Sunday, January 14, 2018

Mahi Ramakrishnan

Today I interview documentary maker Mahi Ramakrishnan who has been winning one international award after another  

Headline: The People's Storyteller 
By Bissme S

THE DOCUMENTARY Bou by Mahi Ramakrishnan has been making waves at various international film festivals. 
Last month alone, the 48- year-old Malaysian filmmaker and freelance journalist earned three awards for her film – best short documentary at the Around International Film Festival in Amsterdam, the Netherlands; best director at the 6th Mumbai Shorts International Film Festival in India; and the ARFF Globe award at the Around International Film Festival in Paris, France. She also recently received the RCPJ President’s Award from the PJ Rotary Club for her advocacy work to promote and protect the rights of refugees. 
In her 28-minute documentary Bou, she tackles the heart-rending issue of child brides among the Rohingya refugees. These child brides are victims of traffickers who seek out poor families in Myanmar willing to give up their daughters – girls from the ages of 11 to 16 – with promises of a better life in a foreign land. Unfortunately, a better life is the last thing these young brides will find. The traffickers torture them sexually and physically, before selling them to Rohingya men for RM7,000 each. 
“Bou means bride in the Rohingya language,” says Mahi, who took two years to complete the documentary, her eighth film to touch upon social issues. 
“I am really surprise that I [received] all this recognition. The main reason I entered my documentary into [these] film festivals is not because I want to win awards.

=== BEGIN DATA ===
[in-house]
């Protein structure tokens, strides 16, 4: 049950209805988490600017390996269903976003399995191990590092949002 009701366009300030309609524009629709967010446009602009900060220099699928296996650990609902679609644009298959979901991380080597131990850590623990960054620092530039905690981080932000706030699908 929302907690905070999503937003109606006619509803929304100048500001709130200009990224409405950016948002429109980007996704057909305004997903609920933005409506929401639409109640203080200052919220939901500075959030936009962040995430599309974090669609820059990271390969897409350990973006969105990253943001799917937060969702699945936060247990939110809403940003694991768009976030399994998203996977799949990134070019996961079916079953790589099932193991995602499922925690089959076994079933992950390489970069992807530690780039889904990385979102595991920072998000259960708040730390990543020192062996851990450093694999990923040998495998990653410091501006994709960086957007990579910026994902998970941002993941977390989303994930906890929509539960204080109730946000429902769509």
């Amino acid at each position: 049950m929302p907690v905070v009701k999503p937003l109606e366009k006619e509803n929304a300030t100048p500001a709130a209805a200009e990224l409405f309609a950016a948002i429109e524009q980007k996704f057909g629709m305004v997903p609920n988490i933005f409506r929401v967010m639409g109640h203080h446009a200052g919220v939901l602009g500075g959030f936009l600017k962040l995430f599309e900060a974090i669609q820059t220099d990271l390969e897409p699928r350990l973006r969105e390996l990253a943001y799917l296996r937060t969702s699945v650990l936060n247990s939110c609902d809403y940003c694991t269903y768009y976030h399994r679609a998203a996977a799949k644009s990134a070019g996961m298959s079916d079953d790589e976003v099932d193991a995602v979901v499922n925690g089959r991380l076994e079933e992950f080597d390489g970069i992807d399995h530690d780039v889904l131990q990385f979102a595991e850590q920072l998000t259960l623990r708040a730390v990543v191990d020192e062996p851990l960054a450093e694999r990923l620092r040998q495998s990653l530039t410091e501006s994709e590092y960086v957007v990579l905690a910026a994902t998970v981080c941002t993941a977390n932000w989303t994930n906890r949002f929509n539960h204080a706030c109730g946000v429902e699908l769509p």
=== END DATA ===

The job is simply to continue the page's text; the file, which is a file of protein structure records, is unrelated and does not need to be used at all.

“I really want the [issue] of the ill-treatment of child brides to reach as many people as [possible], and the best way to achieve this is to send my work to as many film festivals as I can.” 
With this issue getting more exposure, Mahi is hoping the international community will help find a suitable solution to the child bride issue. 
She has already picked the subject for her next documentary feature – a look at the Hindu transgender community in Malaysia.
 “I have many friends who are transgender,” Mahi says. 
“I have listened [to their stories of] the abuse they have [suffered from] a society that is not accepting of them. I want to show the layers of discrimination this community faces. The Hindu religion is very embracing of everyone, and I want to show that [transgenders] have the right to be a part of [society] like everyone else.” 
Aside from its provocative topic, the documentary is also unique for another reason: Mahi will have a co-director for the first time – her daughter, Savita Saravanan, 22, who is in her final semester of studies for her mass communication degree. “It will be a mother-anddaughter team working on this documentary,” Mahi says. “Working together can be difficult, because no two people will see a subject in the same way, and I cannot let my ego get in the  way.” 
Despite these challenges, Mahi is looking forward to starting a new adventure with her daughter.
 “I have been working as a journalist for the last 20 years and you can get [jaded],” she says.
 “But young people like my daughter have new incredible ideas. She might look at the issue [from] a different perspective, and it will be great to learn from my daughter.” 
Mahi remembers always wanting to be a journalist since she was young. 
“My grandfather (on my mother’s side) was a journalist, and he used to teach me English,” she says. 
“I believe I must have inherited [my] journalistic dreams from him.”
 In fact, Mahi started her journalism career in this paper, theSun, before moving on to prestigious international media outlets such as Time magazine, USA Today, and broadcaster AlJazeera. It is probably these experiences that helped hone her instincts for seeking out certain stories, and also given her the strength to tackle sensitive issues in her film, despite the risk of attracting controversy. 
“I am a storyteller and if there is a story that needs to be told, I will try to tell it, regardless of [any] backlash,” she says. 
“I look at myself as [merely] an intermediary.” She insists it is merely her job to report people’s stories. 
“I would not even refer to myself as ‘the voice of the oppressed’.” She adds that films are great way to make people compassionate about issues. 
“That is the reason I dabble in film. I really believe it is ordinary people like you and me [who] make the positive change we want to see taking place in the world.” 

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